organization that should be done without qualification? What behaviors are inherently
“good,” without considering their outcome or effect on the organization and its members?
Organizations that tend to focus on these questions seem most likely to address accept-
able and unacceptable behavior by a universal code of ethics since such documents often
explicitly identify duties to various stakeholders. At a more personal level, this perspective
would encourage organizational members to also choose the right action, even when their
inclination (often out of self-interest) is to do otherwise.

A rights perspective focuses on the obligation between self and other, based on the duty
that the collective owes the individual. The duty of the collective is owed to the individual
in the form of rights (e.g., equality). Similar to the duty perspective, a rights approach also
universalizes ethics; as a result, rights are often considered unalienable, such as in the U.S.
Constitution. From this perspective, then, the rights of all humans are granted, naturally,
and cannot be altered because they are rationally self-evident. The goal is to establish a
social compact, or contract (hence, often called the contractarian alternative to deontology),
of rights that are maintained between individuals and the community.
This covenant creates agreed-upon behaviors that are derived from natural law, accord-
ing to Hobbes. For Hobbes, all humans are bound to such agreements because they can be
understood through human reason which, itself, is a fundamental part of human nature.
Natural law, according to Hobbes, reminds us that our behaviors—and our laws—should
be consistent with our nature as reasoning persons. Similarly, Locke claimed that all
persons are born with, and possess, basic natural rights. They are possessed by everyone
equally and, therefore, cannot be taken away. Rights, then, become the basis by which
we judge not only the action of others but also those of institutions. The social contract
between people, he argued, can only be preserved if human rights or developed, main-
tained, and preserved.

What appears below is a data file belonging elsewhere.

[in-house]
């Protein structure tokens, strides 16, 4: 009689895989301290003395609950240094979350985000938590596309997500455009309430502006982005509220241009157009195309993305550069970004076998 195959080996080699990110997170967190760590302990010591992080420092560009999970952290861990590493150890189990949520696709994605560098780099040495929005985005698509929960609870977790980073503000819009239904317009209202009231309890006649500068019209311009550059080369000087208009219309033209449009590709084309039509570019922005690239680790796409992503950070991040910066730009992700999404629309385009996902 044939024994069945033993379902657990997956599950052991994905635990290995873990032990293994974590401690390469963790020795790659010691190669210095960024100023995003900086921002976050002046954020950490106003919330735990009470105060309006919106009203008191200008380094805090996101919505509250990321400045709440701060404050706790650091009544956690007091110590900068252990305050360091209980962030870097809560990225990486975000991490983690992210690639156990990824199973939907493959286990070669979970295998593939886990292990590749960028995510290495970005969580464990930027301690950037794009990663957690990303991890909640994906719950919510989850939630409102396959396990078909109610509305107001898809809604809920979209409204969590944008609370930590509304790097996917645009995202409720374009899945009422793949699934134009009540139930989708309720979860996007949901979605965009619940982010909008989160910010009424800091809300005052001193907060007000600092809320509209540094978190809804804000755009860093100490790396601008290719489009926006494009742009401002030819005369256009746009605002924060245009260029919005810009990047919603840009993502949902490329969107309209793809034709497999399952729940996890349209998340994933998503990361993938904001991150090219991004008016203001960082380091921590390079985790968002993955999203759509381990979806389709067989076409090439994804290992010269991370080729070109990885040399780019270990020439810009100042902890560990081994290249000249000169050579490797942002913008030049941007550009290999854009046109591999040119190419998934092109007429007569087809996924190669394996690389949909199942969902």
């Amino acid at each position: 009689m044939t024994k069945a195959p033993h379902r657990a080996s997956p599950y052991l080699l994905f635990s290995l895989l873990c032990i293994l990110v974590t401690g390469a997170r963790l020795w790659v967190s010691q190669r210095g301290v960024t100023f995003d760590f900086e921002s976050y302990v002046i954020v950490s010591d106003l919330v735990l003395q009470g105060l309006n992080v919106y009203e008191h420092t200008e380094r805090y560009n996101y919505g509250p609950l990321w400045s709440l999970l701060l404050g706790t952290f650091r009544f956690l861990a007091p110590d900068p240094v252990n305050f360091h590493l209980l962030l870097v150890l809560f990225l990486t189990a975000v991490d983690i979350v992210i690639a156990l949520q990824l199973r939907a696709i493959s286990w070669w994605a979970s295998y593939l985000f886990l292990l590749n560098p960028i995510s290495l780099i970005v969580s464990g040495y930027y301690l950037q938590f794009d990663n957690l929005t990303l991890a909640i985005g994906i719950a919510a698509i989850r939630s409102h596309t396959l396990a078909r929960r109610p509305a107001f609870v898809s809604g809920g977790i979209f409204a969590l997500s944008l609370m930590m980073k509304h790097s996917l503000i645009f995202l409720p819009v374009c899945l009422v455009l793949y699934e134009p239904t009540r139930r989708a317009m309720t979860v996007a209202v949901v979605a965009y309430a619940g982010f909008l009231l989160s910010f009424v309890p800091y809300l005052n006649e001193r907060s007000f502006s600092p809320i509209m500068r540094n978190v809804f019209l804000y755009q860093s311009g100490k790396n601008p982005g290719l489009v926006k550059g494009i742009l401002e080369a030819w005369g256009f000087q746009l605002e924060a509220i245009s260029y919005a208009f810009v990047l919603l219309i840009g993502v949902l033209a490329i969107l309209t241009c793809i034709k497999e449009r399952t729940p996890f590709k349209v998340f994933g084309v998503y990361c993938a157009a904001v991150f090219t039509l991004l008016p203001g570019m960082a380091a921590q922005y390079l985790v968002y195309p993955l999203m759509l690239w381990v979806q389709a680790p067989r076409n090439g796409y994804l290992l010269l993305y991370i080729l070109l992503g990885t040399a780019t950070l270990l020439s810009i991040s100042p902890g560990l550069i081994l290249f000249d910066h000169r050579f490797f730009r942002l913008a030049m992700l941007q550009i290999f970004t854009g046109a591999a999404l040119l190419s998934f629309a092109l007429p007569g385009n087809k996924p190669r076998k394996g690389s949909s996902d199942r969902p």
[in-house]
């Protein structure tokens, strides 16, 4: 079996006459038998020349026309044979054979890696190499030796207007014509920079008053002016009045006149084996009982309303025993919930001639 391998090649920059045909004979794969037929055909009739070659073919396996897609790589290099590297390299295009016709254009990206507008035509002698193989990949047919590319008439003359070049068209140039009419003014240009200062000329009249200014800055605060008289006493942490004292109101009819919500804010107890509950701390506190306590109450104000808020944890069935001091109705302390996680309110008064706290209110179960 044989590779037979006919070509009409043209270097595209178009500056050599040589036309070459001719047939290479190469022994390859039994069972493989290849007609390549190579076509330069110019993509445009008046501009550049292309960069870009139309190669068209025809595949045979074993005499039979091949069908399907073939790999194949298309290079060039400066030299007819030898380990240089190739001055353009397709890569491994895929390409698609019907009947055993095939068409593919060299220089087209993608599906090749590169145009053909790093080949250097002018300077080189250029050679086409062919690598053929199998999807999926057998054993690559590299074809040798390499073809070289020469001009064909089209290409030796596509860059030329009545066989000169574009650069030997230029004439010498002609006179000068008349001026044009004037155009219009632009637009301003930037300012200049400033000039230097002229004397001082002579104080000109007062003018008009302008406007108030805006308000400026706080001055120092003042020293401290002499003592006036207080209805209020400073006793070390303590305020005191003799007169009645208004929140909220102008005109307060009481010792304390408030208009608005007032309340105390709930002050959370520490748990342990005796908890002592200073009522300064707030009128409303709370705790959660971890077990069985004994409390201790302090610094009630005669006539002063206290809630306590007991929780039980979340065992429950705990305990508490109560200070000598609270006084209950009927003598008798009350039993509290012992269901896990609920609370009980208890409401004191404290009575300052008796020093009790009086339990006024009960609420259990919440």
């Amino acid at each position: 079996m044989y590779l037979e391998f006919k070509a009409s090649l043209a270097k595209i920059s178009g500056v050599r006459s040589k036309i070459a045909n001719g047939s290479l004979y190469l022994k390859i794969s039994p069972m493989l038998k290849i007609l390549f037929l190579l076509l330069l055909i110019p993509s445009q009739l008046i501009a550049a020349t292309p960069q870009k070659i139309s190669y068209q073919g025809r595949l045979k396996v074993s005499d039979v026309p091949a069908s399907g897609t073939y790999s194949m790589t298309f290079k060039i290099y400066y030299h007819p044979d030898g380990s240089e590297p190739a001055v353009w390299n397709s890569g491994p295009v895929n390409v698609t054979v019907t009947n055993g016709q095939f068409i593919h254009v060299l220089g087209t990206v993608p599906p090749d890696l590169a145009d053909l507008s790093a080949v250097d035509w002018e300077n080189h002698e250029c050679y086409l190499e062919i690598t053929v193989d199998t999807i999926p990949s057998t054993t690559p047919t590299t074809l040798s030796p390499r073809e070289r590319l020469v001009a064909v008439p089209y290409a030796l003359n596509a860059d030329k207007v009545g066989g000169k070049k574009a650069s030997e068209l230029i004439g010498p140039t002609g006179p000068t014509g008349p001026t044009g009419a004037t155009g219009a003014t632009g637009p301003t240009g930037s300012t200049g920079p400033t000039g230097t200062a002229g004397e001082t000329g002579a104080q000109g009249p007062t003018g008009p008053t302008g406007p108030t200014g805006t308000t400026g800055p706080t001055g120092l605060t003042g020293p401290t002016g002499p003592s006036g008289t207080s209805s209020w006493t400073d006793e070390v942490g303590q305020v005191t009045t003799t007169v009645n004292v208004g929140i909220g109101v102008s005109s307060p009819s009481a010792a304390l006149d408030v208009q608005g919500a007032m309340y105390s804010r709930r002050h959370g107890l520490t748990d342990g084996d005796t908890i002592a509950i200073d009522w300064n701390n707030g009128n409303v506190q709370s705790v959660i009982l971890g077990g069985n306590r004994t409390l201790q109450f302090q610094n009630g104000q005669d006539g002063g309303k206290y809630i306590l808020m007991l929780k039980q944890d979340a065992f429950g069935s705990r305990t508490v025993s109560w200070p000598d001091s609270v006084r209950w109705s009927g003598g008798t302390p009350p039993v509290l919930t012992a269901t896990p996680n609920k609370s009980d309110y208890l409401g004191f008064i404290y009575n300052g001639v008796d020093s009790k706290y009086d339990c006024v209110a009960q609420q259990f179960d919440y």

For Rawls, in contrast to Locke, the standard for ethical action is based on a “reasonable
position.” Rights, for him, can be determined by placing persons behind a “veil of igno-
rance” or in “the original position,” where persons have a limited sense of past, present,
and future. In this position or behind this veil, one cannot anticipate how s/he be might
be affected by her/his own actions. For example, no person can expect to either benefit
or be harmed any more than others. From this perspective, then, an ethical person can
uphold the basic rights necessary to maintain a minimum level of dignity and justice that,
for example, produces fairness for all. Organizations, from this perspective, are obligated
to address injustices and resolve inequities. Regardless of the differences between them,
though, both Locke and Rawls sought to create principles and practices of justice through
rights. No society can be just if it is devoid of rights for its people, according to them.
From this perspective, improving the ethics of an organization might involve an
emphasis on compliance and legally sanctioned rights such as U.S. Equal Employment
Opportunity Commission (EEOC) guidelines, the Americans with Disabilities Act (ADA),
the Family and Medical Leave Act, and the National Labor Relations Act, among others.
These laws—as well as company policies—might be used to create equity or fairness in
organizations as a means to preserve human rights. For example, ethics training could